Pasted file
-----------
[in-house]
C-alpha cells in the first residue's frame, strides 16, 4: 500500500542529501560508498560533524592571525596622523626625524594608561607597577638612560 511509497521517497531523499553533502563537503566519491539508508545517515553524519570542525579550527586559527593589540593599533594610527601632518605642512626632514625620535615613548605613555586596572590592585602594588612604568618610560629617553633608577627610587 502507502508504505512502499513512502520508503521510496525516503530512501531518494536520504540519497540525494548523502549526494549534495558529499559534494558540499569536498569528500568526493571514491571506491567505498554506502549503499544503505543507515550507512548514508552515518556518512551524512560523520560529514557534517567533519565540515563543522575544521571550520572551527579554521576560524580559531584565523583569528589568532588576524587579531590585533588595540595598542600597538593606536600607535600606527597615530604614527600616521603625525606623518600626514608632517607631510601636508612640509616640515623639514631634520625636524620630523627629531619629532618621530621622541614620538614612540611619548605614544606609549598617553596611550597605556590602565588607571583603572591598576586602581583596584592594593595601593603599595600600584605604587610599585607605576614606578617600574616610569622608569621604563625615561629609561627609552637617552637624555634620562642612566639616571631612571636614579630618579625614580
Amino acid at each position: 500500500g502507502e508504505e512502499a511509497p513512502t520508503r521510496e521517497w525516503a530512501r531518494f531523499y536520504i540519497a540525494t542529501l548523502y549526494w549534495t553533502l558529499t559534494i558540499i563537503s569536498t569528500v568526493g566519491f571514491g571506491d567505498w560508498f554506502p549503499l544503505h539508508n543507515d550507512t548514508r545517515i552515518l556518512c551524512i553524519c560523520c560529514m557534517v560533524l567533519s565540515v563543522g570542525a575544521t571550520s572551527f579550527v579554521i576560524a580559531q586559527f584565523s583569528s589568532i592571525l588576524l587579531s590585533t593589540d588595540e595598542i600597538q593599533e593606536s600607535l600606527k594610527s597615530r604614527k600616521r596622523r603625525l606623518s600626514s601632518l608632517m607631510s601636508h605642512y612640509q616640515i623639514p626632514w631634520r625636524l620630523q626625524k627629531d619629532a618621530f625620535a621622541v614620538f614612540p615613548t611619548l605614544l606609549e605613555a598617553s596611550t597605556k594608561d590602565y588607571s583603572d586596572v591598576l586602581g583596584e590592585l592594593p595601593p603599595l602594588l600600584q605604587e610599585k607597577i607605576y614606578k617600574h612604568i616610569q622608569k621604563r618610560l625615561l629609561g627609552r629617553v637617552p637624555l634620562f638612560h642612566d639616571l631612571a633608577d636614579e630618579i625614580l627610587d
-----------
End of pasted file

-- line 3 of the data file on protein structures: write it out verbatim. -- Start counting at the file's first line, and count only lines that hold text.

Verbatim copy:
Amino acid at each position: 500500500g502507502e508504505e512502499a511509497p513512502t520508503r521510496e521517497w525516503a530512501r531518494f531523499y536520504i540519497a540525494t542529501l548523502y549526494w549534495t553533502l558529499t559534494i558540499i563537503s569536498t569528500v568526493g566519491f571514491g571506491d567505498w560508498f554506502p549503499l544503505h539508508n543507515d550507512t548514508r545517515i552515518l556518512c551524512i553524519c560523520c560529514m557534517v560533524l567533519s565540515v563543522g570542525a575544521t571550520s572551527f579550527v579554521i576560524a580559531q586559527f584565523s583569528s589568532i592571525l588576524l587579531s590585533t593589540d588595540e595598542i600597538q593599533e593606536s600607535l600606527k594610527s597615530r604614527k600616521r596622523r603625525l606623518s600626514s601632518l608632517m607631510s601636508h605642512y612640509q616640515i623639514p626632514w631634520r625636524l620630523q626625524k627629531d619629532a618621530f625620535a621622541v614620538f614612540p615613548t611619548l605614544l606609549e605613555a598617553s596611550t597605556k594608561d590602565y588607571s583603572d586596572v591598576l586602581g583596584e590592585l592594593p595601593p603599595l602594588l600600584q605604587e610599585k607597577i607605576y614606578k617600574h612604568i616610569q622608569k621604563r618610560l625615561l629609561g627609552r629617553v637617552p637624555l634620562f638612560h642612566d639616571l631612571a633608577d636614579e630618579i625614580l627610587d